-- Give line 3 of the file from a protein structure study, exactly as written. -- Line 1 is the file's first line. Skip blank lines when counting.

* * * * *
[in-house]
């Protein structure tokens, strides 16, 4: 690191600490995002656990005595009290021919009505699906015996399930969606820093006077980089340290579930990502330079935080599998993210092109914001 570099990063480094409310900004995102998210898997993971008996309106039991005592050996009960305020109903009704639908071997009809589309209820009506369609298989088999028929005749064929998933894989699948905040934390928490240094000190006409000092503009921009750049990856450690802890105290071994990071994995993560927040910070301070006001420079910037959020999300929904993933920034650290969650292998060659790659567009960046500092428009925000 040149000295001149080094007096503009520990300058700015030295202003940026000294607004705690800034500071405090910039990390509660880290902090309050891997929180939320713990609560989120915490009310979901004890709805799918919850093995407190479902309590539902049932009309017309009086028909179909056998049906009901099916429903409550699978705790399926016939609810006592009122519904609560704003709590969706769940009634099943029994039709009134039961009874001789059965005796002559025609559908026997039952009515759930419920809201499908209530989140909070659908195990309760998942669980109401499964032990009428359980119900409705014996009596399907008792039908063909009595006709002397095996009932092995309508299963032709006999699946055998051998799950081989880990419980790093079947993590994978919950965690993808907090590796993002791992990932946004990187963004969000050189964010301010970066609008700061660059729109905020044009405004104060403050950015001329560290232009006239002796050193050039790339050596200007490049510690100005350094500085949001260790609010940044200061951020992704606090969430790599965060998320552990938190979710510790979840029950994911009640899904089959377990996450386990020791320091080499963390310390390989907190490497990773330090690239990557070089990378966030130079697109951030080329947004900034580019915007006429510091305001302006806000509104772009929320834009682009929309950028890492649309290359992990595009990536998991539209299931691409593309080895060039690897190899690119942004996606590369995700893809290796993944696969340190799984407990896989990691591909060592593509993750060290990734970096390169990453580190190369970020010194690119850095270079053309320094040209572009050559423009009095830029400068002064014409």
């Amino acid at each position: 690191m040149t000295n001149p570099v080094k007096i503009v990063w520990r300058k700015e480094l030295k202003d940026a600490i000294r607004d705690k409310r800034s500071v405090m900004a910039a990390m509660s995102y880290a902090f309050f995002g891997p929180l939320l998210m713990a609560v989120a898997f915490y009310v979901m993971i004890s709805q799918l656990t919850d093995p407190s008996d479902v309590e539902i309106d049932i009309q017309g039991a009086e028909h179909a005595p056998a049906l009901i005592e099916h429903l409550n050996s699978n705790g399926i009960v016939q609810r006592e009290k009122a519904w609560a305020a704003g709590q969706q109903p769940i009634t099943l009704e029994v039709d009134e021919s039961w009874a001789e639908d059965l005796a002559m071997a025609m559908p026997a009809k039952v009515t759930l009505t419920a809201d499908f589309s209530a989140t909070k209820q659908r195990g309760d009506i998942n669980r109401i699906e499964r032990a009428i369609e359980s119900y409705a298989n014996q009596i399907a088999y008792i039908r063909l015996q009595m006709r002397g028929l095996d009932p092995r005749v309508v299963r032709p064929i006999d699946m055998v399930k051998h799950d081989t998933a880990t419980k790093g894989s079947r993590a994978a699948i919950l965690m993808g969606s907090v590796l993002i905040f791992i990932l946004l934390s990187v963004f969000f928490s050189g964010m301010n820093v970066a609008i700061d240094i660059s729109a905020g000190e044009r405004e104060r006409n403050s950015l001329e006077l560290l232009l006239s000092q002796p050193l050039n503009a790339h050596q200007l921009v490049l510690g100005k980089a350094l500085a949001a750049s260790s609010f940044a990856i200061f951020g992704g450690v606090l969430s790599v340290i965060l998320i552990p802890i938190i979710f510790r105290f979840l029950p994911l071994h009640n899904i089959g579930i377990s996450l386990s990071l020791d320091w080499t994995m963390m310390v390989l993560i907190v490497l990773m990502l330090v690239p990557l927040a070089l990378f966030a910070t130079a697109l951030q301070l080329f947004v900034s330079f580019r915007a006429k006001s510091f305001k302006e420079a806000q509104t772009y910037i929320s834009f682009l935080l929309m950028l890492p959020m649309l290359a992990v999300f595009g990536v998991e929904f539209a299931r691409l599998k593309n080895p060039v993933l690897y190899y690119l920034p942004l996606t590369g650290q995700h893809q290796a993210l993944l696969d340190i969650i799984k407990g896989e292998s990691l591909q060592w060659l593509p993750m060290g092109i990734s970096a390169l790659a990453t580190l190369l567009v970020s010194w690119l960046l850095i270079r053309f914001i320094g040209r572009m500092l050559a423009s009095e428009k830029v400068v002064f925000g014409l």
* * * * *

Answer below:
């Amino acid at each position: 690191m040149t000295n001149p570099v080094k007096i503009v990063w520990r300058k700015e480094l030295k202003d940026a600490i000294r607004d705690k409310r800034s500071v405090m900004a910039a990390m509660s995102y880290a902090f309050f995002g891997p929180l939320l998210m713990a609560v989120a898997f915490y009310v979901m993971i004890s709805q799918l656990t919850d093995p407190s008996d479902v309590e539902i309106d049932i009309q017309g039991a009086e028909h179909a005595p056998a049906l009901i005592e099916h429903l409550n050996s699978n705790g399926i009960v016939q609810r006592e009290k009122a519904w609560a305020a704003g709590q969706q109903p769940i009634t099943l009704e029994v039709d009134e021919s039961w009874a001789e639908d059965l005796a002559m071997a025609m559908p026997a009809k039952v009515t759930l009505t419920a809201d499908f589309s209530a989140t909070k209820q659908r195990g309760d009506i998942n669980r109401i699906e499964r032990a009428i369609e359980s119900y409705a298989n014996q009596i399907a088999y008792i039908r063909l015996q009595m006709r002397g028929l095996d009932p092995r005749v309508v299963r032709p064929i006999d699946m055998v399930k051998h799950d081989t998933a880990t419980k790093g894989s079947r993590a994978a699948i919950l965690m993808g969606s907090v590796l993002i905040f791992i990932l946004l934390s990187v963004f969000f928490s050189g964010m301010n820093v970066a609008i700061d240094i660059s729109a905020g000190e044009r405004e104060r006409n403050s950015l001329e006077l560290l232009l006239s000092q002796p050193l050039n503009a790339h050596q200007l921009v490049l510690g100005k980089a350094l500085a949001a750049s260790s609010f940044a990856i200061f951020g992704g450690v606090l969430s790599v340290i965060l998320i552990p802890i938190i979710f510790r105290f979840l029950p994911l071994h009640n899904i089959g579930i377990s996450l386990s990071l020791d320091w080499t994995m963390m310390v390989l993560i907190v490497l990773m990502l330090v690239p990557l927040a070089l990378f966030a910070t130079a697109l951030q301070l080329f947004v900034s330079f580019r915007a006429k006001s510091f305001k302006e420079a806000q509104t772009y910037i929320s834009f682009l935080l929309m950028l890492p959020m649309l290359a992990v999300f595009g990536v998991e929904f539209a299931r691409l599998k593309n080895p060039v993933l690897y190899y690119l920034p942004l996606t590369g650290q995700h893809q290796a993210l993944l696969d340190i969650i799984k407990g896989e292998s990691l591909q060592w060659l593509p993750m060290g092109i990734s970096a390169l790659a990453t580190l190369l567009v970020s010194w690119l960046l850095i270079r053309f914001i320094g040209r572009m500092l050559a423009s009095e428009k830029v400068v002064f925000g014409l």